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The Header property
As the Header property is one of the main differences between the Panorama and pivot controls let's concentrate on how it can be used in more detail.
The first question is how to set the font size of the header. At first look it seems impossible as there is no Header font property. As soon as you realise that setting the Header property to a string is the same as:
Then it should be immediately obvious how to set the font. For example, you might choose to reduce the font size and allow more menu items to come into view. If you change the font size of each of the PivotItem Headers the result can be seen below:
Once you have see this then the idea that you can include other controls within the Header should also be obvious. For example:
<Ellipse Height="20" Width="20"
Then the result is a blue circle underneath the "Page 1":
You can include images etc using the same technique the header menu items work in the same overall way no matter what you ask them to display.
There isn't much more to add to how you use the pivot control - the Header property is about the only slightly difficult aspect. You can include any content you want to within the PivotItem. In most cases the content is going to be some variation on a ListBox. At its simplest you can create a ListBox in XAML:
<ListBox Name="lb1" FontSize="56">
List item 1 <LineBreak/>
List item 2<LineBreak/>
List item 3<LineBreak/>
List item 4<LineBreak/>
List item 5<LineBreak/>
List item 6<LineBreak/>
This creates a simple list with six text items.
The point of this example is that while you can use data binding and templates to good effect - you don't have to if you have a simpler purpose.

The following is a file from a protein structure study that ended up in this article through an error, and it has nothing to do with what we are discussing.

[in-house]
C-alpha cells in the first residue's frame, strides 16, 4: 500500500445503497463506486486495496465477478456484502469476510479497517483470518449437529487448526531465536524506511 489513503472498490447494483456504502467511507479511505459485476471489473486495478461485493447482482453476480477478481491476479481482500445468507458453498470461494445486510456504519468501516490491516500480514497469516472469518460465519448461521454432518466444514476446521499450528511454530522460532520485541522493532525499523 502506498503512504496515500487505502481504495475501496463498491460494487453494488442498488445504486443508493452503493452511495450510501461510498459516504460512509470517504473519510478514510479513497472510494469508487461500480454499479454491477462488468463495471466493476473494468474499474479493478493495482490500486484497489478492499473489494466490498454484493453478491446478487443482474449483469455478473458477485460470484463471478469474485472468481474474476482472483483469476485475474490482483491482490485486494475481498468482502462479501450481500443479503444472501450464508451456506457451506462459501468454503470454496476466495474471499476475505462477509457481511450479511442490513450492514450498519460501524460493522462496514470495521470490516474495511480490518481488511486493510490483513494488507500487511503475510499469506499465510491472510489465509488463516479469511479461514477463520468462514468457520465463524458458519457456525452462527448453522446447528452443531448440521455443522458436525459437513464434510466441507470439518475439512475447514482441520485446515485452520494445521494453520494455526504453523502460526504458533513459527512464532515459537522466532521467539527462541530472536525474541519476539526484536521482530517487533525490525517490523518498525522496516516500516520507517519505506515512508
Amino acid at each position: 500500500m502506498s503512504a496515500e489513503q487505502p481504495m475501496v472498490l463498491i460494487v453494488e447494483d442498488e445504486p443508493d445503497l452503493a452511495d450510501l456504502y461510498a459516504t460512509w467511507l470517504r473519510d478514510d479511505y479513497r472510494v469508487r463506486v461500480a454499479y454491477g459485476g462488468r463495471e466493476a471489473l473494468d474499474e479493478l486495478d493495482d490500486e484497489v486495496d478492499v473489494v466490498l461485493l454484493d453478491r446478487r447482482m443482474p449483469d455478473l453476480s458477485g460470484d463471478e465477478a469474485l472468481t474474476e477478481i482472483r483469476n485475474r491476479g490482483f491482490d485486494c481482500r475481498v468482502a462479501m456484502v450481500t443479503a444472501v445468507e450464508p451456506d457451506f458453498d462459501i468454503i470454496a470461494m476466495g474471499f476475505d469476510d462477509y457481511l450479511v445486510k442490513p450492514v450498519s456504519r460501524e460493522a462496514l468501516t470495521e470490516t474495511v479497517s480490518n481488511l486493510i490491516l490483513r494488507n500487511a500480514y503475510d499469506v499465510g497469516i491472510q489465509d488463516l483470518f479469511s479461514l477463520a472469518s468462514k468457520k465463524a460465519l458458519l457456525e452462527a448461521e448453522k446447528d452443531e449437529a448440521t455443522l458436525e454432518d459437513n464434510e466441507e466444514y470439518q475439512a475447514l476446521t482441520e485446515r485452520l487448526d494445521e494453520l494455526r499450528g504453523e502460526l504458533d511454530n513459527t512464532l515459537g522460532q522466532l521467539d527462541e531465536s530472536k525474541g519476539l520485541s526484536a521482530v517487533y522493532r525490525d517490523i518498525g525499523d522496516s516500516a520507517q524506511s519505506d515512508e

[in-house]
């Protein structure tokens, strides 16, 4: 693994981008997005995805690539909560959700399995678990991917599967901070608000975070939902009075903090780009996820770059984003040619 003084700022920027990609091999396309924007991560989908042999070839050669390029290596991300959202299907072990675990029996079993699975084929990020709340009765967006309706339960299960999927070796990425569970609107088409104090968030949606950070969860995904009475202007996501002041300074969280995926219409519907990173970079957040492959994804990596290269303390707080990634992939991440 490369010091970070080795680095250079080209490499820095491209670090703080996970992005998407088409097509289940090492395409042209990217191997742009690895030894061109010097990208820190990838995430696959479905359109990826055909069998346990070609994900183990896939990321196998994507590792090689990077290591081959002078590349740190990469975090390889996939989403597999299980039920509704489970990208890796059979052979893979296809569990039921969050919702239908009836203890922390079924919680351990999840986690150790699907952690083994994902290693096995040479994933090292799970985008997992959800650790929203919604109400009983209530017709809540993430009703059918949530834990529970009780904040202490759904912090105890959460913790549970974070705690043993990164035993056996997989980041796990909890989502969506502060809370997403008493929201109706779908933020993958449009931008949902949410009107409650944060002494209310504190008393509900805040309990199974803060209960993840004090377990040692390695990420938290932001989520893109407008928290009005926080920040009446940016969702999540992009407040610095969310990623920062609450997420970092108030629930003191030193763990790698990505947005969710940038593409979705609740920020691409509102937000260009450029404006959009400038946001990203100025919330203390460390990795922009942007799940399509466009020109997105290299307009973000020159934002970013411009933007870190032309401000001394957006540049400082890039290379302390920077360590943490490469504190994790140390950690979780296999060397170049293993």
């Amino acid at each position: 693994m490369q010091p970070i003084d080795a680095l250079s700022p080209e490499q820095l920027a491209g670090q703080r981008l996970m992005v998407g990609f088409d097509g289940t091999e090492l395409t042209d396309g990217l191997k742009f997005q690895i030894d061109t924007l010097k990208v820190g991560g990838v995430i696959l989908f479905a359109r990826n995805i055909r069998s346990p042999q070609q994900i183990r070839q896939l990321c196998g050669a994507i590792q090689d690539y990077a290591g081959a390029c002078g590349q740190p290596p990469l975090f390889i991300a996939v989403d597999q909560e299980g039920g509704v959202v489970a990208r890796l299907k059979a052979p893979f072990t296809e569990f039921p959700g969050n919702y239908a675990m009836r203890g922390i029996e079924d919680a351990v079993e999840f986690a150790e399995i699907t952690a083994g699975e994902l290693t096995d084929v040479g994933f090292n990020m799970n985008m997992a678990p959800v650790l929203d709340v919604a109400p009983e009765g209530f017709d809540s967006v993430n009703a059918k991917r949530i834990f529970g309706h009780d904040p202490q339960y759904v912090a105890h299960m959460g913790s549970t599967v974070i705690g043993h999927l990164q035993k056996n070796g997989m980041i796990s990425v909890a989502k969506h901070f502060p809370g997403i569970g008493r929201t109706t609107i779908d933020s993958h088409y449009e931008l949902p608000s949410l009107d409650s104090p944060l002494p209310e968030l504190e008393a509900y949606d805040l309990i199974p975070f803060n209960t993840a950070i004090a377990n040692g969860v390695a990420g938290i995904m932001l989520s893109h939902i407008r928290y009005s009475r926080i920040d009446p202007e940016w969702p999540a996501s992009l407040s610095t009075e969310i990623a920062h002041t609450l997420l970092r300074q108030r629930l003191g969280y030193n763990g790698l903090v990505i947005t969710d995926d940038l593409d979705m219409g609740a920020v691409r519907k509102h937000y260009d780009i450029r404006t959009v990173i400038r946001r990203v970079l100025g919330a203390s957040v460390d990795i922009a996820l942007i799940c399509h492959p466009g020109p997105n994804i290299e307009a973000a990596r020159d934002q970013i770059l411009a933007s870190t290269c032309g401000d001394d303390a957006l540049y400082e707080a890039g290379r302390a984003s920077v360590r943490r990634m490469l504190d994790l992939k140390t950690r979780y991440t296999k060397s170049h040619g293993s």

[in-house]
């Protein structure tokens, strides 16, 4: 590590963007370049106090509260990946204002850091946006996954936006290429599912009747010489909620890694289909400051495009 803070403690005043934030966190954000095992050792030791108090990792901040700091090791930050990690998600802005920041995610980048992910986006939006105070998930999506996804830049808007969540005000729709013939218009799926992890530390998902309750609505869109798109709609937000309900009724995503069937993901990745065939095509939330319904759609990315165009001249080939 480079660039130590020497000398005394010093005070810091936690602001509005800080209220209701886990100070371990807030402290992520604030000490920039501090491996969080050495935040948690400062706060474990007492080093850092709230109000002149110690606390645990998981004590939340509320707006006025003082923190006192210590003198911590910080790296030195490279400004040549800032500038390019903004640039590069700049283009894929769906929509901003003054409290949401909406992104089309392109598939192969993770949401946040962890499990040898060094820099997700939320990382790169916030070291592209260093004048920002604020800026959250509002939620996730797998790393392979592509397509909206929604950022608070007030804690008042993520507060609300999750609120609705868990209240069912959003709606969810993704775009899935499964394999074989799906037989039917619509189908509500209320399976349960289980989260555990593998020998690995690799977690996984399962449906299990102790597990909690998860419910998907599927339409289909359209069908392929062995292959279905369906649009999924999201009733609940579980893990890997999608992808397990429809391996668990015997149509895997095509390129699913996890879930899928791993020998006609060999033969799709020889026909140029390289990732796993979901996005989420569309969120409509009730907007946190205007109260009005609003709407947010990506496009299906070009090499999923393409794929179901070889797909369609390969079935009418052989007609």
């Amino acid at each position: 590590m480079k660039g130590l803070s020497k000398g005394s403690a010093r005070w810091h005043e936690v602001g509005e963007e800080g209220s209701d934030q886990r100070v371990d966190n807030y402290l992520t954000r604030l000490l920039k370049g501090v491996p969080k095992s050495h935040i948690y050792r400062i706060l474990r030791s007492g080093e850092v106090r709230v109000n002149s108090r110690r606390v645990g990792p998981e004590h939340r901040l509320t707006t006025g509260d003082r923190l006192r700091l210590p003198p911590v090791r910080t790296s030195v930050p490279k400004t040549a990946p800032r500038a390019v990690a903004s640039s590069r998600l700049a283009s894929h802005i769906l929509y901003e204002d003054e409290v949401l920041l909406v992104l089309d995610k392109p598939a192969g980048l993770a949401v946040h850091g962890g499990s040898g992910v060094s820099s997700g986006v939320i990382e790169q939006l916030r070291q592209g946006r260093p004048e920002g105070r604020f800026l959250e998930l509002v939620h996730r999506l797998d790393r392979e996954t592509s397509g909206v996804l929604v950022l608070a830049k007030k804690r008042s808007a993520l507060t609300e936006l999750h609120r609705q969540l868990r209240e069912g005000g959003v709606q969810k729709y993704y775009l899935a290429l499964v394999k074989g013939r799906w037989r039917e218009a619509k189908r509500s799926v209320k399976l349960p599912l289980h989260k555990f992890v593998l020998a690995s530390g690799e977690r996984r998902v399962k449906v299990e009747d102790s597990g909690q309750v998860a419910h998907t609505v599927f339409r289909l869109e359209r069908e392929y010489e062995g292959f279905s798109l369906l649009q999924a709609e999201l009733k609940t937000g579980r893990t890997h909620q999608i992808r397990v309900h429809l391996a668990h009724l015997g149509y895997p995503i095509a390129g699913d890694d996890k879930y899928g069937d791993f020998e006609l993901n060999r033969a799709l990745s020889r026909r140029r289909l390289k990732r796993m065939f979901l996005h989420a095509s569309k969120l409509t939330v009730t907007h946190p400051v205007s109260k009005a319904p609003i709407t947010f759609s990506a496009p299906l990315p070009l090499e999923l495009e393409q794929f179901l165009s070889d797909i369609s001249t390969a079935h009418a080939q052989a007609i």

The Generated Project
The generated Pivot project imposes rather more structure on the application than just a haphazard use of data binding and this all works in much the same way as the generated Panorama project - so if you know how that all works you can skip the following.
The project uses two data objects to generate a view of the data which is presumably intended to be obtained from a Model component - the view approach being on the way to adopting the currently fashionable Model View Controller architecture (or it could be that we are supposed to adopt a Model View ViewModel approach to the design).
Here is a brief outline of what is going on.
The generated XAML creates a Pivot control with two PivotItems each containing a ListBox which in turn contains a StackPanel and depending on its position some other display objects.
Each of the ListBox controls is data bound to the Items property of the collection object. This means that each item in the collection object is bound to one of the ListBoxes. The ListBoxes in the demo code contain two TextBlocks within the StackPanel which are bound to the LineOne, LineTwo and LineThree properties of the Item object that the ListBox is bound to. When the program is run the TextBlocks are automatically generated to display as many items as there are in the collection because it is defined as the ItemTemplate.
So basically the Pivot object has been set up to display the items contained in a collection object that it will be bound to later. Each item is displayed using the ItemTemplate so generating a populated ListBox and display page. Notice also that the same data is used for each of the PivotItems - this is just a demo - and hence the two pages show the same data in two slightly different ways.
Now to the code.